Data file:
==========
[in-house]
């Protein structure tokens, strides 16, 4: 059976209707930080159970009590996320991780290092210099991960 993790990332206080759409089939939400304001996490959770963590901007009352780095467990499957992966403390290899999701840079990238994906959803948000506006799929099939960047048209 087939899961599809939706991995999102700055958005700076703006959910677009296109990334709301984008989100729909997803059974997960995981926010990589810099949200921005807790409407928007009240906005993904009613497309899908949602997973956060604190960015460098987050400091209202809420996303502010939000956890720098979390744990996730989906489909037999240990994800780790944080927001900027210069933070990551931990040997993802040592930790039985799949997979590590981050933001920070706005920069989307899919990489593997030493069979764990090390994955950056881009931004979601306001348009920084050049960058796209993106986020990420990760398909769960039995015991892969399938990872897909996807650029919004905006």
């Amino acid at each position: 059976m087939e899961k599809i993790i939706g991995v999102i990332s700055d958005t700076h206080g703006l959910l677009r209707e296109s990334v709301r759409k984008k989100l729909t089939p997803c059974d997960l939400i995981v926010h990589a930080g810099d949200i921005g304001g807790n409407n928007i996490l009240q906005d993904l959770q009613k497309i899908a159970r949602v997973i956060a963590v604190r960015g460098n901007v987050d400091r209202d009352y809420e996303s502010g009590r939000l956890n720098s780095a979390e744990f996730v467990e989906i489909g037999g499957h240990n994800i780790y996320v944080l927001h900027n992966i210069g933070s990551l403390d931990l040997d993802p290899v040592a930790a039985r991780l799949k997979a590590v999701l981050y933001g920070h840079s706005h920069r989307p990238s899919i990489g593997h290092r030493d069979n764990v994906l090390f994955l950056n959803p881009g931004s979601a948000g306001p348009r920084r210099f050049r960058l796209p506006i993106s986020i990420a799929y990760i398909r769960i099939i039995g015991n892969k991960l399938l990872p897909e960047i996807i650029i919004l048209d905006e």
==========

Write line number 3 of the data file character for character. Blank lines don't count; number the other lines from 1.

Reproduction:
């Amino acid at each position: 059976m087939e899961k599809i993790i939706g991995v999102i990332s700055d958005t700076h206080g703006l959910l677009r209707e296109s990334v709301r759409k984008k989100l729909t089939p997803c059974d997960l939400i995981v926010h990589a930080g810099d949200i921005g304001g807790n409407n928007i996490l009240q906005d993904l959770q009613k497309i899908a159970r949602v997973i956060a963590v604190r960015g460098n901007v987050d400091r209202d009352y809420e996303s502010g009590r939000l956890n720098s780095a979390e744990f996730v467990e989906i489909g037999g499957h240990n994800i780790y996320v944080l927001h900027n992966i210069g933070s990551l403390d931990l040997d993802p290899v040592a930790a039985r991780l799949k997979a590590v999701l981050y933001g920070h840079s706005h920069r989307p990238s899919i990489g593997h290092r030493d069979n764990v994906l090390f994955l950056n959803p881009g931004s979601a948000g306001p348009r920084r210099f050049r960058l796209p506006i993106s986020i990420a799929y990760i398909r769960i099939i039995g015991n892969k991960l399938l990872p897909e960047i996807i650029i919004l048209d905006e």